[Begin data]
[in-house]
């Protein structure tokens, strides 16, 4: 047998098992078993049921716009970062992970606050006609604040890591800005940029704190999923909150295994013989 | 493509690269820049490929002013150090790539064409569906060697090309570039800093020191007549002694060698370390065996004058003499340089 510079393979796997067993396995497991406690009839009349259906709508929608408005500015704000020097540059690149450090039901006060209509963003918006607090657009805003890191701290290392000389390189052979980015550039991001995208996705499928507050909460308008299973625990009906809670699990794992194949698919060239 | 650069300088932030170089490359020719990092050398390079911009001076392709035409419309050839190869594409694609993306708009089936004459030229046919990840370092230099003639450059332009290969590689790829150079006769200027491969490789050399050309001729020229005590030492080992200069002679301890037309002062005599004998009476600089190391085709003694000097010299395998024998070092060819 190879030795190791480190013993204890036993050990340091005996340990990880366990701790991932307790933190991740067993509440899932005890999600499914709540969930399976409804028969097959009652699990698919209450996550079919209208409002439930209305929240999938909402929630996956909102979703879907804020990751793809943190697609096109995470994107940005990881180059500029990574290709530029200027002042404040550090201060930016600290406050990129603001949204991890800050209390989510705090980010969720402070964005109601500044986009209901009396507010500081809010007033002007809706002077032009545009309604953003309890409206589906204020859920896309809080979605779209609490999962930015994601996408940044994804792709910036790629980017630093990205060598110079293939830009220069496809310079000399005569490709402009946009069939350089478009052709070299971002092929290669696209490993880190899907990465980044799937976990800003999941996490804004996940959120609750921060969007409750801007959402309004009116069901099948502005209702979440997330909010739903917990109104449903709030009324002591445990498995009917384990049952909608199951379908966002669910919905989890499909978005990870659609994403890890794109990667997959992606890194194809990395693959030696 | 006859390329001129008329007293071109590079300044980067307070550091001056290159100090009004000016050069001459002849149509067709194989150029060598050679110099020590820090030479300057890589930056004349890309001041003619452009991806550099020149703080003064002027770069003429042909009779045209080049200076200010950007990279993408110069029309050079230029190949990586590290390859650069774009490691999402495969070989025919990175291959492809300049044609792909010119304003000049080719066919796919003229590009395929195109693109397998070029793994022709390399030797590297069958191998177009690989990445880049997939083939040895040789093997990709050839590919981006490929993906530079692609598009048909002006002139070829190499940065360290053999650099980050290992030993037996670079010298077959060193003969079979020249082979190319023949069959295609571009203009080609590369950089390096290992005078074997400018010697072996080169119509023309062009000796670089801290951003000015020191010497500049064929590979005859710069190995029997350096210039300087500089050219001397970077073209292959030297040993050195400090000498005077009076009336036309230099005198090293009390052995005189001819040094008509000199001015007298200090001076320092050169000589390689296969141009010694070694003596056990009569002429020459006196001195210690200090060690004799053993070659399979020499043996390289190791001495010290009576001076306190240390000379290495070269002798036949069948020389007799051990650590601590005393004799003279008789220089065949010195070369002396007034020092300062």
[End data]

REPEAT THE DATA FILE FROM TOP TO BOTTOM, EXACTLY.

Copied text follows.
[in-house]
């Protein structure tokens, strides 16, 4: 047998098992078993049921716009970062992970606050006609604040890591800005940029704190999923909150295994013989 | 493509690269820049490929002013150090790539064409569906060697090309570039800093020191007549002694060698370390065996004058003499340089 510079393979796997067993396995497991406690009839009349259906709508929608408005500015704000020097540059690149450090039901006060209509963003918006607090657009805003890191701290290392000389390189052979980015550039991001995208996705499928507050909460308008299973625990009906809670699990794992194949698919060239 | 650069300088932030170089490359020719990092050398390079911009001076392709035409419309050839190869594409694609993306708009089936004459030229046919990840370092230099003639450059332009290969590689790829150079006769200027491969490789050399050309001729020229005590030492080992200069002679301890037309002062005599004998009476600089190391085709003694000097010299395998024998070092060819 190879030795190791480190013993204890036993050990340091005996340990990880366990701790991932307790933190991740067993509440899932005890999600499914709540969930399976409804028969097959009652699990698919209450996550079919209208409002439930209305929240999938909402929630996956909102979703879907804020990751793809943190697609096109995470994107940005990881180059500029990574290709530029200027002042404040550090201060930016600290406050990129603001949204991890800050209390989510705090980010969720402070964005109601500044986009209901009396507010500081809010007033002007809706002077032009545009309604953003309890409206589906204020859920896309809080979605779209609490999962930015994601996408940044994804792709910036790629980017630093990205060598110079293939830009220069496809310079000399005569490709402009946009069939350089478009052709070299971002092929290669696209490993880190899907990465980044799937976990800003999941996490804004996940959120609750921060969007409750801007959402309004009116069901099948502005209702979440997330909010739903917990109104449903709030009324002591445990498995009917384990049952909608199951379908966002669910919905989890499909978005990870659609994403890890794109990667997959992606890194194809990395693959030696 | 006859390329001129008329007293071109590079300044980067307070550091001056290159100090009004000016050069001459002849149509067709194989150029060598050679110099020590820090030479300057890589930056004349890309001041003619452009991806550099020149703080003064002027770069003429042909009779045209080049200076200010950007990279993408110069029309050079230029190949990586590290390859650069774009490691999402495969070989025919990175291959492809300049044609792909010119304003000049080719066919796919003229590009395929195109693109397998070029793994022709390399030797590297069958191998177009690989990445880049997939083939040895040789093997990709050839590919981006490929993906530079692609598009048909002006002139070829190499940065360290053999650099980050290992030993037996670079010298077959060193003969079979020249082979190319023949069959295609571009203009080609590369950089390096290992005078074997400018010697072996080169119509023309062009000796670089801290951003000015020191010497500049064929590979005859710069190995029997350096210039300087500089050219001397970077073209292959030297040993050195400090000498005077009076009336036309230099005198090293009390052995005189001819040094008509000199001015007298200090001076320092050169000589390689296969141009010694070694003596056990009569002429020459006196001195210690200090060690004799053993070659399979020499043996390289190791001495010290009576001076306190240390000379290495070269002798036949069948020389007799051990650590601590005393004799003279008789220089065949010195070369002396007034020092300062």